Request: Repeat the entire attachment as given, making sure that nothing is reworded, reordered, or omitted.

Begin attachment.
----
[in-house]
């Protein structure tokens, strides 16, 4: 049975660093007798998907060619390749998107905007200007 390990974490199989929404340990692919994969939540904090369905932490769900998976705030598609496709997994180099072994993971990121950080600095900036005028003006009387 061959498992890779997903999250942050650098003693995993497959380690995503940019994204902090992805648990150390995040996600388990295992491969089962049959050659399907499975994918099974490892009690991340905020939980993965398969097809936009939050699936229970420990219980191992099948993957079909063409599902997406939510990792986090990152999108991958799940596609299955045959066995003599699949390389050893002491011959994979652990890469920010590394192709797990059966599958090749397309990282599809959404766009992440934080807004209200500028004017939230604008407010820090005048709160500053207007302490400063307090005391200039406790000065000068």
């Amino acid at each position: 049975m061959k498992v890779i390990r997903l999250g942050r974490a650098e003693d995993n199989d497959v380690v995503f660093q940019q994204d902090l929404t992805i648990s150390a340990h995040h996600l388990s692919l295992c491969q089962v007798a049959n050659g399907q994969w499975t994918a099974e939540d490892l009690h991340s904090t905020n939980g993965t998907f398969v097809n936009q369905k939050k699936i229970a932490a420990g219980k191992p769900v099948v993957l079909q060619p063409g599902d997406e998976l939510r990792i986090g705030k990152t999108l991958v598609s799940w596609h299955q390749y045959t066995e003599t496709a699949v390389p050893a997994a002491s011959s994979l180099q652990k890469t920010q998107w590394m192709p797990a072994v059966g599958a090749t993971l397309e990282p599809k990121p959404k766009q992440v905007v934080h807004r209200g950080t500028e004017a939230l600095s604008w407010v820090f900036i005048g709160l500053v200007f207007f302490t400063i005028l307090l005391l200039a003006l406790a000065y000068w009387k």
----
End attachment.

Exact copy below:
[in-house]
């Protein structure tokens, strides 16, 4: 049975660093007798998907060619390749998107905007200007 390990974490199989929404340990692919994969939540904090369905932490769900998976705030598609496709997994180099072994993971990121950080600095900036005028003006009387 061959498992890779997903999250942050650098003693995993497959380690995503940019994204902090992805648990150390995040996600388990295992491969089962049959050659399907499975994918099974490892009690991340905020939980993965398969097809936009939050699936229970420990219980191992099948993957079909063409599902997406939510990792986090990152999108991958799940596609299955045959066995003599699949390389050893002491011959994979652990890469920010590394192709797990059966599958090749397309990282599809959404766009992440934080807004209200500028004017939230604008407010820090005048709160500053207007302490400063307090005391200039406790000065000068």
């Amino acid at each position: 049975m061959k498992v890779i390990r997903l999250g942050r974490a650098e003693d995993n199989d497959v380690v995503f660093q940019q994204d902090l929404t992805i648990s150390a340990h995040h996600l388990s692919l295992c491969q089962v007798a049959n050659g399907q994969w499975t994918a099974e939540d490892l009690h991340s904090t905020n939980g993965t998907f398969v097809n936009q369905k939050k699936i229970a932490a420990g219980k191992p769900v099948v993957l079909q060619p063409g599902d997406e998976l939510r990792i986090g705030k990152t999108l991958v598609s799940w596609h299955q390749y045959t066995e003599t496709a699949v390389p050893a997994a002491s011959s994979l180099q652990k890469t920010q998107w590394m192709p797990a072994v059966g599958a090749t993971l397309e990282p599809k990121p959404k766009q992440v905007v934080h807004r209200g950080t500028e004017a939230l600095s604008w407010v820090f900036i005048g709160l500053v200007f207007f302490t400063i005028l307090l005391l200039a003006l406790a000065y000068w009387k």